Ever since I can remember, I’ve loved Halloween season. When September rolled in with a new school year and many beginnings. I eagerly knew the chilly days, pumpkins, ghosts, and ghouls were on the horizon. Halloween held unspeakable magic for me. Even in my younger days, I donned each whimsical, handmade costume my mother sewed for me with exceptional pride. Whether I was a dragon, witch, Native American, sorceress, batgirl, geisha, Queen Amidala, or Medusa 1.0. I orchestrated a pageant of one-of-a-kind characters each year for school parties and trick-or-treated. Halloween always held a certain magic for me, as it was the only night of the year I could be something else. I could refuse to fit it. I could be unique.
Despite my sheltered childhood, I never escaped from feeling the darkness of life. I remember so many of my nightmares, many of which I can still remember, and they would probably make a great episode of “Black Mirror.” I honestly do not know why I had such nightmares; I certainly lived a sheltered life and relatively healthy, happy childhood. I remember the raging macabre, philosophical thoughts raging within my mind. There was that moment I spent crying after swimming in our backyard pool because I had so much fun, why would a child cry for this reason? I realized the moment passed, and I couldn’t hold on to my happiness. I realized that nothing lasts forever; life will always be filled with tides of sadness abruptly dragging the grains of joy into the depths of the ocean. That was the way of things; just the way life would always be.
However, as far as the Halloween season, I am grateful my parents embraced this time of the year. Each year we turned our house into the scariest one in the neighborhood. With my girl scout troupe, we traveled to the Cheeseman Haunted Hayride in Portersville. From the moment we boarded the hayride, I felt the enchantment of each creepy setting. We’d travel through graveyards lit by flickering candles. At one point, we ventured through a demonic seance, experienced an alien abduction as a UFO dropped from the trees and shook our wagon. Then we cringed as we listened to the chainsaw actor chase us. Unfortunately, in my eyes, the haunted hayride tremendously took a turn for the worst when the hayride changed and became a low-grade run-of-the-mill attraction. But we still had terrific times; we turned my uncle’s barn into a haunted party space filled with games, music, and ghost stories around a fire. These parties were legendary and unforgettably special.
I read every Goosebumps book, Fright Street, Neil Gaiman short story. My mother would always buy me books filled with every “real” story too. One Halloween season, my parents thought it would be awesome to take me to hear haunted stories inside The Old Stone House, a creepy, historical house with fascinating history and lore. College students stood in each room, telling different stories amidst the candlelight. I took a particular interest to one account I later called, “The Escape.” The narrator had the story memorized and recited it with an increasing crescendo, tone, and tempo. I couldn’t get her, or the tale, out of my mind.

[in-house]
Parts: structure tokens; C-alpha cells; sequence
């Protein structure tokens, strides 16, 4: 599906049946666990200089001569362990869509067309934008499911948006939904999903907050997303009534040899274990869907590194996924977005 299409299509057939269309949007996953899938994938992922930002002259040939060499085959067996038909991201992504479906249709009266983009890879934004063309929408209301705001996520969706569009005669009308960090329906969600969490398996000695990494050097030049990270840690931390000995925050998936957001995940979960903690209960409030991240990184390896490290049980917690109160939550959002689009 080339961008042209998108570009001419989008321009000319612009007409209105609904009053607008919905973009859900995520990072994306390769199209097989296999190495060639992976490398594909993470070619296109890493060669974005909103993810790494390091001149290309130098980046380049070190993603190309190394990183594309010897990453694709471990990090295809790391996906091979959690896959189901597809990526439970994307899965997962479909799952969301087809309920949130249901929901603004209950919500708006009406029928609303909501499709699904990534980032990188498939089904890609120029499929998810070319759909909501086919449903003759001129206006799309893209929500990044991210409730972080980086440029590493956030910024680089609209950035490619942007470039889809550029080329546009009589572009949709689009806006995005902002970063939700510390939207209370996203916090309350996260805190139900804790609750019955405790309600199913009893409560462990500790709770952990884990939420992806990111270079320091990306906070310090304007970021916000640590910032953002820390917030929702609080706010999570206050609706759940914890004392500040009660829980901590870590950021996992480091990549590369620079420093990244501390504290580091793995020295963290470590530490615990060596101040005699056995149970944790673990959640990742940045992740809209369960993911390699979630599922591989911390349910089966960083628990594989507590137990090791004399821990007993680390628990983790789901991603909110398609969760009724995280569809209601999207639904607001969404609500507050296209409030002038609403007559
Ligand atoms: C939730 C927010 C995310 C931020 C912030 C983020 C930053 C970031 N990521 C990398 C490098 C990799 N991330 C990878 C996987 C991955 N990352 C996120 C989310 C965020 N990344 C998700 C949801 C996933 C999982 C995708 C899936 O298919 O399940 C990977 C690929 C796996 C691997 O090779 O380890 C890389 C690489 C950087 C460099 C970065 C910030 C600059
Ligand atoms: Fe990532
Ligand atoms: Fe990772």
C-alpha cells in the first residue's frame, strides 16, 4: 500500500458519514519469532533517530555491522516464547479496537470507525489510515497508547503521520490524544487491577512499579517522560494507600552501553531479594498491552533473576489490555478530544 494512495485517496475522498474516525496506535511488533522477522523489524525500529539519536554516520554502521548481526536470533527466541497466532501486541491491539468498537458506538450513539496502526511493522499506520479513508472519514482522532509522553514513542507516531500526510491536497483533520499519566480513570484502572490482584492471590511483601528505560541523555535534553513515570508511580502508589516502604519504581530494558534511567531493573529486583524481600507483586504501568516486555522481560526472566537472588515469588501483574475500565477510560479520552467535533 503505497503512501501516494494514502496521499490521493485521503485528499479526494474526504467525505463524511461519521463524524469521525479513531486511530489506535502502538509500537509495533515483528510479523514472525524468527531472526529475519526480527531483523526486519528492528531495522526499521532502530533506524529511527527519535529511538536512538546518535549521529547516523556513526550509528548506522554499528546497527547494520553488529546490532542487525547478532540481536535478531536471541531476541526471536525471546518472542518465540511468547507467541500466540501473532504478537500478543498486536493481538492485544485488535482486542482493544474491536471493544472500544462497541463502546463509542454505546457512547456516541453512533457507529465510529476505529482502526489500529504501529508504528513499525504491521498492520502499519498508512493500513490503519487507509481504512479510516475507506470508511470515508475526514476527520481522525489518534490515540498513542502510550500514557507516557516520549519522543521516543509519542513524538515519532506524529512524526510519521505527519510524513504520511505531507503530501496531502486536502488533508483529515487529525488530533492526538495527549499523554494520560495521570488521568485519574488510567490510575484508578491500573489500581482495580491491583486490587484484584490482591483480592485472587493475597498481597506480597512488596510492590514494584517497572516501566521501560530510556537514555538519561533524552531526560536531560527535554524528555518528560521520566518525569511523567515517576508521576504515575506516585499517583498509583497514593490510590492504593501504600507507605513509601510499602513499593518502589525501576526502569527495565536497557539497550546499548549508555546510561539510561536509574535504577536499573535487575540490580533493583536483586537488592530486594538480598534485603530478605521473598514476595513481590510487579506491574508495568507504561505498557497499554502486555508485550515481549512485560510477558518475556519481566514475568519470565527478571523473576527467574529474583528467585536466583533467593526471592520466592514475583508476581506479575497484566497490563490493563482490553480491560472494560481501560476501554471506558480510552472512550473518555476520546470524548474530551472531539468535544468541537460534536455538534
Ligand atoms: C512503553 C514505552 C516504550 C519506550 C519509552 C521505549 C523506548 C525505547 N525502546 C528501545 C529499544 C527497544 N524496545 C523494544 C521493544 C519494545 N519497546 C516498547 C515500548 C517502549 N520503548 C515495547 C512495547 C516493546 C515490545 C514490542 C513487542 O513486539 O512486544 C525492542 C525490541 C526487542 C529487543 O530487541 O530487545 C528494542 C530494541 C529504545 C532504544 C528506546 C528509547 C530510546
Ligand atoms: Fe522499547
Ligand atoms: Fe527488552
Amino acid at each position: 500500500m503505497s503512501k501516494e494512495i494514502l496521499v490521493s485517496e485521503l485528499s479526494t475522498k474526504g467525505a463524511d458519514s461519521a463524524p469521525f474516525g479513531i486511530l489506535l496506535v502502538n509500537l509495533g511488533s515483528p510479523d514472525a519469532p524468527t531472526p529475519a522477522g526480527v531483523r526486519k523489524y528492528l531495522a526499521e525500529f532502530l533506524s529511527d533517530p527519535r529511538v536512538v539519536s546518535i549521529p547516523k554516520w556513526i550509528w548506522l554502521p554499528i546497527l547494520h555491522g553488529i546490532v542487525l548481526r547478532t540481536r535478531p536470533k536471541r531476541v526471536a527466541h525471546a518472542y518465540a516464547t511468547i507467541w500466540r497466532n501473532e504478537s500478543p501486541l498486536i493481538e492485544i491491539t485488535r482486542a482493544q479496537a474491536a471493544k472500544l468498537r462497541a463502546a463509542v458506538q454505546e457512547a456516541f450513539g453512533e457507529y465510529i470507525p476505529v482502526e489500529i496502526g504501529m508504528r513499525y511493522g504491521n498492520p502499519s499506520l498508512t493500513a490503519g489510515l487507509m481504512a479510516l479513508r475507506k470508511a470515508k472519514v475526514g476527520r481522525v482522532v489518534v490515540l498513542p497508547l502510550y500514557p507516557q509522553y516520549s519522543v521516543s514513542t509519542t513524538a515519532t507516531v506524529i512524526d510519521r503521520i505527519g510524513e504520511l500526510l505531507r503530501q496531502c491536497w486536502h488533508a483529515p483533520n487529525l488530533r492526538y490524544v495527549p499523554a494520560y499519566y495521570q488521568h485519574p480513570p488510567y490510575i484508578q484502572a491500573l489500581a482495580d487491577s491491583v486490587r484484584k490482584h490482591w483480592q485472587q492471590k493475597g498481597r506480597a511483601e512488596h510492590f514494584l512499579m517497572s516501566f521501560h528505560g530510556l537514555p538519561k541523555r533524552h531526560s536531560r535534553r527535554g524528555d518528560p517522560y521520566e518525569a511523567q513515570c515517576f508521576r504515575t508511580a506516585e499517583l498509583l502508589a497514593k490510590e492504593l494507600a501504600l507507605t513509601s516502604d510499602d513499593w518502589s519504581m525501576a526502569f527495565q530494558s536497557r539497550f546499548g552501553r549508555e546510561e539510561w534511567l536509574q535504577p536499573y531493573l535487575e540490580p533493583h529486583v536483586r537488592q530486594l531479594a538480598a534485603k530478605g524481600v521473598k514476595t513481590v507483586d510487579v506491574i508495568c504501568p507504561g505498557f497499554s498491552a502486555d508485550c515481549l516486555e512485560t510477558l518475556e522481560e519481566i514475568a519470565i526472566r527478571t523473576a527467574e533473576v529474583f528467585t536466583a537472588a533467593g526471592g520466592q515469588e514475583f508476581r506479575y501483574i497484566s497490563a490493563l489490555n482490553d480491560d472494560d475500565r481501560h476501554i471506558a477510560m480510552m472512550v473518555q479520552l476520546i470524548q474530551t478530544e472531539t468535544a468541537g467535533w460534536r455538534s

This moment sparked my love for storytelling. I practiced that story, learned it, but my unique spin on it. I told it everywhere I went for many years until it fell upon the ears of nearly everyone I had known. It was a vastly known favorite among my family and friends. One year Mercyhurst, my college, hired me to read palms and tell stories at the college Halloween party. I once again felt the unique glow of Halloween magic I had left behind when the Halloween parties back home had ended.
Next year will mark ten years since I graduated from college with my bachelor’s degree. Don’t get me wrong, I have lived these years doing amazing things, but every Halloween season since my graduation has been empty. Sure, I’ve made amazing costumes. I wore to greet trick-or-treaters at the door or wore to Chipolte to get my 1/2 off boo-rito. I’ve been to parties, but they were missing decorations, scary stories, and the fall ambiance I had grown to love. When I became an adult, Halloween lost the mystical feeling that always refreshed my spirit each year.
This year I decided to take control of my life during some difficult, somber times. I cleared my schedule and began a quest to reinvigorate my soul with Halloween magic. I had always wanted to become that unforgettable storyteller I had seen all those years ago back at the Old Stone House. I saw myself channel the actor which climbed aboard the hayride, and through heavy breathing, whispered the words, “I’m going to get you,” only loud enough for me to hear.
So that led me to become a lead actress in my area at Laurel House of Horror. It’s going to be exhausting, but I know that I’m going to love every minute of becoming this character. A character that holds shards from every nightmare, every heartbreak, every forsaken moment was bringing fantasy to reality through each scare, shriek, and diabolic fortune. This is the life I love!